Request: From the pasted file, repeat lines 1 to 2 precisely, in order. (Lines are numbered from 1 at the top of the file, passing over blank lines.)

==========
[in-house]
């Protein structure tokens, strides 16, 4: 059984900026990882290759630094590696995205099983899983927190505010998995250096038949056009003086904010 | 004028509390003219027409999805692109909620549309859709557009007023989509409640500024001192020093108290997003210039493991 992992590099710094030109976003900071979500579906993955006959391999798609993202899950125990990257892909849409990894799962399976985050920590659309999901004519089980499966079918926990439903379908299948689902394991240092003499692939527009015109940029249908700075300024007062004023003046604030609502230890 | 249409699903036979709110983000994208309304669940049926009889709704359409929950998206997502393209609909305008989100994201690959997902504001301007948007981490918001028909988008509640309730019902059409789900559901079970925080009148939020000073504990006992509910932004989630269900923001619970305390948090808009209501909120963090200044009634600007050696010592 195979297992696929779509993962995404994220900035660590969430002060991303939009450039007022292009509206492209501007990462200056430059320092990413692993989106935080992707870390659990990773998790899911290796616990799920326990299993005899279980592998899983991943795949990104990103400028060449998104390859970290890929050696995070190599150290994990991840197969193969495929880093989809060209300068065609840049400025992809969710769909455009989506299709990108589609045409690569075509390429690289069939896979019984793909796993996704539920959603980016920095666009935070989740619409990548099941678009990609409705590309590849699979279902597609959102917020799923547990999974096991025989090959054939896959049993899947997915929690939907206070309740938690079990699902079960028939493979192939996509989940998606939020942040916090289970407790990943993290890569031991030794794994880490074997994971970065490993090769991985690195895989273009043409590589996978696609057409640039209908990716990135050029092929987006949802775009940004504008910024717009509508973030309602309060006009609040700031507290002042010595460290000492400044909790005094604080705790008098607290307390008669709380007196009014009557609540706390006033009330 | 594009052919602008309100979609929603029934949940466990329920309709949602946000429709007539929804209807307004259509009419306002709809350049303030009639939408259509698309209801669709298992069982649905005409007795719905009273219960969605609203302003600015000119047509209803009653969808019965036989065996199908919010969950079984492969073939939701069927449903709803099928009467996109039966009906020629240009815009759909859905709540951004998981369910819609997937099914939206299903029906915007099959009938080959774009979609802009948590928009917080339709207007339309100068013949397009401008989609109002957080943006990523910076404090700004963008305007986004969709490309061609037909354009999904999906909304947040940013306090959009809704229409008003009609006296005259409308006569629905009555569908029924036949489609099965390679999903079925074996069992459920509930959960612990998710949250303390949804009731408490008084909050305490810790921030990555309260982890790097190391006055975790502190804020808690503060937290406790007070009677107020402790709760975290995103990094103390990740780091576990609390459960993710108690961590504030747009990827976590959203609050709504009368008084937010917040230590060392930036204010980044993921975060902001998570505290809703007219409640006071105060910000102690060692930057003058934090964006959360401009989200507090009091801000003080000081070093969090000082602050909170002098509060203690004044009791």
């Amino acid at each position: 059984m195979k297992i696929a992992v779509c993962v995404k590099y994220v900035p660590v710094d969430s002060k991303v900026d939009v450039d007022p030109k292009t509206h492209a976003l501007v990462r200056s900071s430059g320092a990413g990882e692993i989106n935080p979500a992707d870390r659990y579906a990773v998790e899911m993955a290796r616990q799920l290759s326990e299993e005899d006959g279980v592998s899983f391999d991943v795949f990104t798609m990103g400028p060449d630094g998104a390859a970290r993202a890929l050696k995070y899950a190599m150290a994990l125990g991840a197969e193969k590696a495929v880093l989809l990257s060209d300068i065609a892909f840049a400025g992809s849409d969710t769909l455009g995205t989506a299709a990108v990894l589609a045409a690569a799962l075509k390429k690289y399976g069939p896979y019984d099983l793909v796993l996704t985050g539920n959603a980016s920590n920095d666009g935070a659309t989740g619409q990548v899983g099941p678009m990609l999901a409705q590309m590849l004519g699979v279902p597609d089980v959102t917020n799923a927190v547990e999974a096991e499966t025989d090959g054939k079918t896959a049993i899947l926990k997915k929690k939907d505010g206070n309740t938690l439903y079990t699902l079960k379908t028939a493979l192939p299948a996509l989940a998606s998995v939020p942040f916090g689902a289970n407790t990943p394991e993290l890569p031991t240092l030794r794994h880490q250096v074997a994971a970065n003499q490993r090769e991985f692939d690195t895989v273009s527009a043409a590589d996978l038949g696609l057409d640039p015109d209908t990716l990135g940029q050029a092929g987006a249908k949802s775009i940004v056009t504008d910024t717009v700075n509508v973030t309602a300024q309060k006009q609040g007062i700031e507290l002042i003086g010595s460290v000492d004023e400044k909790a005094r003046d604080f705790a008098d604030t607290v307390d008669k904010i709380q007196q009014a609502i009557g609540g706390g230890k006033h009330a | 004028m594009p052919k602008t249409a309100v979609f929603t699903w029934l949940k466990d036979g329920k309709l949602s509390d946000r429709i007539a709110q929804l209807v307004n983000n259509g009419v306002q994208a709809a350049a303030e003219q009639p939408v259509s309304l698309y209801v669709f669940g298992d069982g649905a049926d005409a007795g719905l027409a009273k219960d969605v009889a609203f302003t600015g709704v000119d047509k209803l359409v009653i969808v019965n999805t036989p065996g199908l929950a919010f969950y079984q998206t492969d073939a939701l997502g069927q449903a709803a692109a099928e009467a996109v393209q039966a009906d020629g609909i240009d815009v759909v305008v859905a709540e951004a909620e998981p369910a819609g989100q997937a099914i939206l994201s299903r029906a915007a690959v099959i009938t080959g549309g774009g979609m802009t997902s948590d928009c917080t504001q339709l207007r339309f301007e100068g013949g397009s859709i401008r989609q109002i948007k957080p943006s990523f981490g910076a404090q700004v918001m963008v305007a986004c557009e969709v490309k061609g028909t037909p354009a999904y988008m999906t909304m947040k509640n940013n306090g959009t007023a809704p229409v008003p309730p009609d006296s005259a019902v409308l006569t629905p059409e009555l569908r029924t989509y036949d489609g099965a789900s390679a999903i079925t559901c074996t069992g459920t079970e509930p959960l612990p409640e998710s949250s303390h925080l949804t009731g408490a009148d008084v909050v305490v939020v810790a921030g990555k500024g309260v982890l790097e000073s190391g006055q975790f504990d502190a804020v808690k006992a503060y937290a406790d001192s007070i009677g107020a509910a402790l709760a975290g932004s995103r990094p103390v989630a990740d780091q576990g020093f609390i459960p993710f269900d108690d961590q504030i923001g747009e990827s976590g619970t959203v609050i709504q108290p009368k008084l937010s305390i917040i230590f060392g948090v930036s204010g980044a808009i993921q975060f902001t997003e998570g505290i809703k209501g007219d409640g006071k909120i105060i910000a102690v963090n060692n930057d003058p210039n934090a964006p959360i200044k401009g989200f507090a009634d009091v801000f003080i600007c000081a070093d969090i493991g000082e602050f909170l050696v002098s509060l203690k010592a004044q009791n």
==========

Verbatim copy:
[in-house]
């Protein structure tokens, strides 16, 4: 059984900026990882290759630094590696995205099983899983927190505010998995250096038949056009003086904010 | 004028509390003219027409999805692109909620549309859709557009007023989509409640500024001192020093108290997003210039493991 992992590099710094030109976003900071979500579906993955006959391999798609993202899950125990990257892909849409990894799962399976985050920590659309999901004519089980499966079918926990439903379908299948689902394991240092003499692939527009015109940029249908700075300024007062004023003046604030609502230890 | 249409699903036979709110983000994208309304669940049926009889709704359409929950998206997502393209609909305008989100994201690959997902504001301007948007981490918001028909988008509640309730019902059409789900559901079970925080009148939020000073504990006992509910932004989630269900923001619970305390948090808009209501909120963090200044009634600007050696010592 195979297992696929779509993962995404994220900035660590969430002060991303939009450039007022292009509206492209501007990462200056430059320092990413692993989106935080992707870390659990990773998790899911290796616990799920326990299993005899279980592998899983991943795949990104990103400028060449998104390859970290890929050696995070190599150290994990991840197969193969495929880093989809060209300068065609840049400025992809969710769909455009989506299709990108589609045409690569075509390429690289069939896979019984793909796993996704539920959603980016920095666009935070989740619409990548099941678009990609409705590309590849699979279902597609959102917020799923547990999974096991025989090959054939896959049993899947997915929690939907206070309740938690079990699902079960028939493979192939996509989940998606939020942040916090289970407790990943993290890569031991030794794994880490074997994971970065490993090769991985690195895989273009043409590589996978696609057409640039209908990716990135050029092929987006949802775009940004504008910024717009509508973030309602309060006009609040700031507290002042010595460290000492400044909790005094604080705790008098607290307390008669709380007196009014009557609540706390006033009330 | 594009052919602008309100979609929603029934949940466990329920309709949602946000429709007539929804209807307004259509009419306002709809350049303030009639939408259509698309209801669709298992069982649905005409007795719905009273219960969605609203302003600015000119047509209803009653969808019965036989065996199908919010969950079984492969073939939701069927449903709803099928009467996109039966009906020629240009815009759909859905709540951004998981369910819609997937099914939206299903029906915007099959009938080959774009979609802009948590928009917080339709207007339309100068013949397009401008989609109002957080943006990523910076404090700004963008305007986004969709490309061609037909354009999904999906909304947040940013306090959009809704229409008003009609006296005259409308006569629905009555569908029924036949489609099965390679999903079925074996069992459920509930959960612990998710949250303390949804009731408490008084909050305490810790921030990555309260982890790097190391006055975790502190804020808690503060937290406790007070009677107020402790709760975290995103990094103390990740780091576990609390459960993710108690961590504030747009990827976590959203609050709504009368008084937010917040230590060392930036204010980044993921975060902001998570505290809703007219409640006071105060910000102690060692930057003058934090964006959360401009989200507090009091801000003080000081070093969090000082602050909170002098509060203690004044009791």